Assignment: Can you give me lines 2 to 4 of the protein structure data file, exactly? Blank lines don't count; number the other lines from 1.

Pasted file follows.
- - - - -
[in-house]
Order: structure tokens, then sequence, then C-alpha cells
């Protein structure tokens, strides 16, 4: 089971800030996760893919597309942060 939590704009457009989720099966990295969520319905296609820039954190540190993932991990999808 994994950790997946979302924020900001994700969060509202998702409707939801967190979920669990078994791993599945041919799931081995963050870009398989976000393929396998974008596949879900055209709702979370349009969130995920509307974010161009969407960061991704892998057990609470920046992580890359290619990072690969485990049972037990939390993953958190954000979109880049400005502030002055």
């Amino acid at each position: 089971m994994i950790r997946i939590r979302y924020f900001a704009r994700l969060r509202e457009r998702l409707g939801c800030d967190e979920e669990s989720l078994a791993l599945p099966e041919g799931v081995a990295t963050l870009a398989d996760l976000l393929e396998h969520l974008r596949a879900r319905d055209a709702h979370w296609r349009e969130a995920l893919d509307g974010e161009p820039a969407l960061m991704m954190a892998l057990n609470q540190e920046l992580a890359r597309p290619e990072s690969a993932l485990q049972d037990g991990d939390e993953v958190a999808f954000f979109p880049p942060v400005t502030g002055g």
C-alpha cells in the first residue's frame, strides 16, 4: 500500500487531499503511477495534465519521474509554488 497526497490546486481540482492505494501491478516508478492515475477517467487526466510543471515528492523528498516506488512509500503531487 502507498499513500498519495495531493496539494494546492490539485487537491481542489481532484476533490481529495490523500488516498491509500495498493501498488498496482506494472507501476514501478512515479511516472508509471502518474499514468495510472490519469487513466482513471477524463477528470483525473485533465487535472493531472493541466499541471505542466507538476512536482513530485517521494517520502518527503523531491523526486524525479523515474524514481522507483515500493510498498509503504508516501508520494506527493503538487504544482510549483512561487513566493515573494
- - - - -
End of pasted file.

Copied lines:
Order: structure tokens, then sequence, then C-alpha cells
């Protein structure tokens, strides 16, 4: 089971800030996760893919597309942060 939590704009457009989720099966990295969520319905296609820039954190540190993932991990999808 994994950790997946979302924020900001994700969060509202998702409707939801967190979920669990078994791993599945041919799931081995963050870009398989976000393929396998974008596949879900055209709702979370349009969130995920509307974010161009969407960061991704892998057990609470920046992580890359290619990072690969485990049972037990939390993953958190954000979109880049400005502030002055």
């Amino acid at each position: 089971m994994i950790r997946i939590r979302y924020f900001a704009r994700l969060r509202e457009r998702l409707g939801c800030d967190e979920e669990s989720l078994a791993l599945p099966e041919g799931v081995a990295t963050l870009a398989d996760l976000l393929e396998h969520l974008r596949a879900r319905d055209a709702h979370w296609r349009e969130a995920l893919d509307g974010e161009p820039a969407l960061m991704m954190a892998l057990n609470q540190e920046l992580a890359r597309p290619e990072s690969a993932l485990q049972d037990g991990d939390e993953v958190a999808f954000f979109p880049p942060v400005t502030g002055g």